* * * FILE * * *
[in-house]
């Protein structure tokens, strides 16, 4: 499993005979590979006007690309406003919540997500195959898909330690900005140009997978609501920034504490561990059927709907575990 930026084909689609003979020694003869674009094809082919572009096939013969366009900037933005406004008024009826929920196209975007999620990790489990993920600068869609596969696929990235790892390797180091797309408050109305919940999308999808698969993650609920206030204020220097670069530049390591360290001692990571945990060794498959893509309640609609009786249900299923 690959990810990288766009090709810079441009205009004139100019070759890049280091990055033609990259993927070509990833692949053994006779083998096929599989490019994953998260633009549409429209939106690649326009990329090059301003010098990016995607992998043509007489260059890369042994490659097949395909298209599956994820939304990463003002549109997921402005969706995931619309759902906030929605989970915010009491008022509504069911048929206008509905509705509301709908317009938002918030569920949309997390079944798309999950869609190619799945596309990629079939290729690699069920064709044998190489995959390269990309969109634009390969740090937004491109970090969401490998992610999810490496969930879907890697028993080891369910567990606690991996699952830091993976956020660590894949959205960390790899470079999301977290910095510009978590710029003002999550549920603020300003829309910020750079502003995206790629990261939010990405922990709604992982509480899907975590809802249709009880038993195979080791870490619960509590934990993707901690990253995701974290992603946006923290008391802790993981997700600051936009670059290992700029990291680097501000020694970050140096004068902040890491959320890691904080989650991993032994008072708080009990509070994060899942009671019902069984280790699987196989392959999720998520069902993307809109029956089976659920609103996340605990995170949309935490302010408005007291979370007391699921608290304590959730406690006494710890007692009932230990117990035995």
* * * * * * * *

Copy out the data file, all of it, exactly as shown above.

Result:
[in-house]
């Protein structure tokens, strides 16, 4: 499993005979590979006007690309406003919540997500195959898909330690900005140009997978609501920034504490561990059927709907575990 930026084909689609003979020694003869674009094809082919572009096939013969366009900037933005406004008024009826929920196209975007999620990790489990993920600068869609596969696929990235790892390797180091797309408050109305919940999308999808698969993650609920206030204020220097670069530049390591360290001692990571945990060794498959893509309640609609009786249900299923 690959990810990288766009090709810079441009205009004139100019070759890049280091990055033609990259993927070509990833692949053994006779083998096929599989490019994953998260633009549409429209939106690649326009990329090059301003010098990016995607992998043509007489260059890369042994490659097949395909298209599956994820939304990463003002549109997921402005969706995931619309759902906030929605989970915010009491008022509504069911048929206008509905509705509301709908317009938002918030569920949309997390079944798309999950869609190619799945596309990629079939290729690699069920064709044998190489995959390269990309969109634009390969740090937004491109970090969401490998992610999810490496969930879907890697028993080891369910567990606690991996699952830091993976956020660590894949959205960390790899470079999301977290910095510009978590710029003002999550549920603020300003829309910020750079502003995206790629990261939010990405922990709604992982509480899907975590809802249709009880038993195979080791870490619960509590934990993707901690990253995701974290992603946006923290008391802790993981997700600051936009670059290992700029990291680097501000020694970050140096004068902040890491959320890691904080989650991993032994008072708080009990509070994060899942009671019902069984280790699987196989392959999720998520069902993307809109029956089976659920609103996340605990995170949309935490302010408005007291979370007391699921608290304590959730406690006494710890007692009932230990117990035995």